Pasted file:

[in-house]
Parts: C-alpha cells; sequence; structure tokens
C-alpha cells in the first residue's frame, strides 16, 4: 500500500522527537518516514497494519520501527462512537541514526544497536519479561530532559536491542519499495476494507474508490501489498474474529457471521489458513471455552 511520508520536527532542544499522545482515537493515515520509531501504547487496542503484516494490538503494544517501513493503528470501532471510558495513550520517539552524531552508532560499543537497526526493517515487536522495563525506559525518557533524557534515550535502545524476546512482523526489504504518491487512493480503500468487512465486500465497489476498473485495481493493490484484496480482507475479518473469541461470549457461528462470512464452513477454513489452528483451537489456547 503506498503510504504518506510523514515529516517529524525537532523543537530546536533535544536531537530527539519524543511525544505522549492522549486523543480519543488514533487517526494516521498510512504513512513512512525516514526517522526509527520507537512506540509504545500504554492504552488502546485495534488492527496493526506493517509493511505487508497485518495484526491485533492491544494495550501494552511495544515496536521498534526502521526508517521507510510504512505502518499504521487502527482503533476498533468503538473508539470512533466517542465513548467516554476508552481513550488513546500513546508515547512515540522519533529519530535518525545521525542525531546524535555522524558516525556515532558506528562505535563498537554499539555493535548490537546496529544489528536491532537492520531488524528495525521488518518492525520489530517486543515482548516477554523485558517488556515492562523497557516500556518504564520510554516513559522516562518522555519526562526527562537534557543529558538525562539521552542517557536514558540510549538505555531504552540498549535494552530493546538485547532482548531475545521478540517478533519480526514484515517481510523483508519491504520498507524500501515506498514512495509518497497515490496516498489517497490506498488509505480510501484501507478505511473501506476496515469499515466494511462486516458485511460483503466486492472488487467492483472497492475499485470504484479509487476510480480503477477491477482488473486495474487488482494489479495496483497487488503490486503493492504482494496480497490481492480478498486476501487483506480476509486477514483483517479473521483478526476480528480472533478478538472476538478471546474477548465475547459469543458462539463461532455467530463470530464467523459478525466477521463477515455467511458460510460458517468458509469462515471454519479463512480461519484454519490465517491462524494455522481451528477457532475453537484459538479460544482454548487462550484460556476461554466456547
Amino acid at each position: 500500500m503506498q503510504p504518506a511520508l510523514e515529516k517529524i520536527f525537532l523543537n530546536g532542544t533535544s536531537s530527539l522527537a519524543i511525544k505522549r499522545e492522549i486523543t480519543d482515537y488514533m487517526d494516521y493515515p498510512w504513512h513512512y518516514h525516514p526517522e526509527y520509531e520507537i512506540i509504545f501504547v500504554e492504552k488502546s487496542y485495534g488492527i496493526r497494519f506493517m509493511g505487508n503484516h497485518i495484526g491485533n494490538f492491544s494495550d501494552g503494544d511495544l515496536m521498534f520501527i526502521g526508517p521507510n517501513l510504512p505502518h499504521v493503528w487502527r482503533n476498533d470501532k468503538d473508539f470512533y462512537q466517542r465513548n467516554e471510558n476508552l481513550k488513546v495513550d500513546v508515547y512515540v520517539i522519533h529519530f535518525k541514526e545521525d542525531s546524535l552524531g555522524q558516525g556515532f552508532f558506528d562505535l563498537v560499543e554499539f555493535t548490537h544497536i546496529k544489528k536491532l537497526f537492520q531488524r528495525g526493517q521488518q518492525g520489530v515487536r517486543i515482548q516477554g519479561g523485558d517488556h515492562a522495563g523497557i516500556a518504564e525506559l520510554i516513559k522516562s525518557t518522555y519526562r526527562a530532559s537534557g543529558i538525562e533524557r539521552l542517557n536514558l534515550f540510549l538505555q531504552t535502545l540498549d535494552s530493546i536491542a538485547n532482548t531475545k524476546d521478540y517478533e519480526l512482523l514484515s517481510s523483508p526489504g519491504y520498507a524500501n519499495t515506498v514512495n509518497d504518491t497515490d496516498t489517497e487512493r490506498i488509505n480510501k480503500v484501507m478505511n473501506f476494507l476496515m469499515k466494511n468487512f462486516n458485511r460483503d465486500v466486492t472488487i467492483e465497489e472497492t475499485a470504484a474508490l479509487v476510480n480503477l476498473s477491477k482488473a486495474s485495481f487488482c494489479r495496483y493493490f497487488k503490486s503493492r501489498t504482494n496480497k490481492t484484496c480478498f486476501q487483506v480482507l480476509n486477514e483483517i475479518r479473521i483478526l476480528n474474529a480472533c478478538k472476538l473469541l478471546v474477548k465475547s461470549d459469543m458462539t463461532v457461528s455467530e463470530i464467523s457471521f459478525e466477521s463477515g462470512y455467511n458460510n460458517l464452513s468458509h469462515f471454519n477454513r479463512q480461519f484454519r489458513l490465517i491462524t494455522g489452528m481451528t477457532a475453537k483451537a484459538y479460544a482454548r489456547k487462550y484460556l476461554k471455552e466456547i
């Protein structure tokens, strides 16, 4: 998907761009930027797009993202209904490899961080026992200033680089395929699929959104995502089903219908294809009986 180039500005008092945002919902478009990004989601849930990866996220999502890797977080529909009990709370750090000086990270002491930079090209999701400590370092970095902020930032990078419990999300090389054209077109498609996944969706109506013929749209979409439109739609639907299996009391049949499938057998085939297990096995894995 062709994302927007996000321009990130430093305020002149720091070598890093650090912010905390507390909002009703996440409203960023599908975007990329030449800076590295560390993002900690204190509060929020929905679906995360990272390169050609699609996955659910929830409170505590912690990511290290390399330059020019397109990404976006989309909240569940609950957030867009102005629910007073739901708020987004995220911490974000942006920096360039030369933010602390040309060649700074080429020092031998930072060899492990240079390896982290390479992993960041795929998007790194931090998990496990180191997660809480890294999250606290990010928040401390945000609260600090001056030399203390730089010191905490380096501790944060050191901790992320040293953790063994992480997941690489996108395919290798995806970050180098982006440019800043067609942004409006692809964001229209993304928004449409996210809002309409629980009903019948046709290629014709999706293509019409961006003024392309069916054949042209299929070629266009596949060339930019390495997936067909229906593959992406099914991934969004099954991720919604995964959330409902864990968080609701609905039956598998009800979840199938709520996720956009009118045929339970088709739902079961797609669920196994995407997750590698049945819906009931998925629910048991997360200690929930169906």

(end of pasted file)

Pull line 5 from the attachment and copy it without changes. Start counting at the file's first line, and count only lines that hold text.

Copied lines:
């Protein structure tokens, strides 16, 4: 998907761009930027797009993202209904490899961080026992200033680089395929699929959104995502089903219908294809009986 180039500005008092945002919902478009990004989601849930990866996220999502890797977080529909009990709370750090000086990270002491930079090209999701400590370092970095902020930032990078419990999300090389054209077109498609996944969706109506013929749209979409439109739609639907299996009391049949499938057998085939297990096995894995 062709994302927007996000321009990130430093305020002149720091070598890093650090912010905390507390909002009703996440409203960023599908975007990329030449800076590295560390993002900690204190509060929020929905679906995360990272390169050609699609996955659910929830409170505590912690990511290290390399330059020019397109990404976006989309909240569940609950957030867009102005629910007073739901708020987004995220911490974000942006920096360039030369933010602390040309060649700074080429020092031998930072060899492990240079390896982290390479992993960041795929998007790194931090998990496990180191997660809480890294999250606290990010928040401390945000609260600090001056030399203390730089010191905490380096501790944060050191901790992320040293953790063994992480997941690489996108395919290798995806970050180098982006440019800043067609942004409006692809964001229209993304928004449409996210809002309409629980009903019948046709290629014709999706293509019409961006003024392309069916054949042209299929070629266009596949060339930019390495997936067909229906593959992406099914991934969004099954991720919604995964959330409902864990968080609701609905039956598998009800979840199938709520996720956009009118045929339970088709739902079961797609669920196994995407997750590698049945819906009931998925629910048991997360200690929930169906």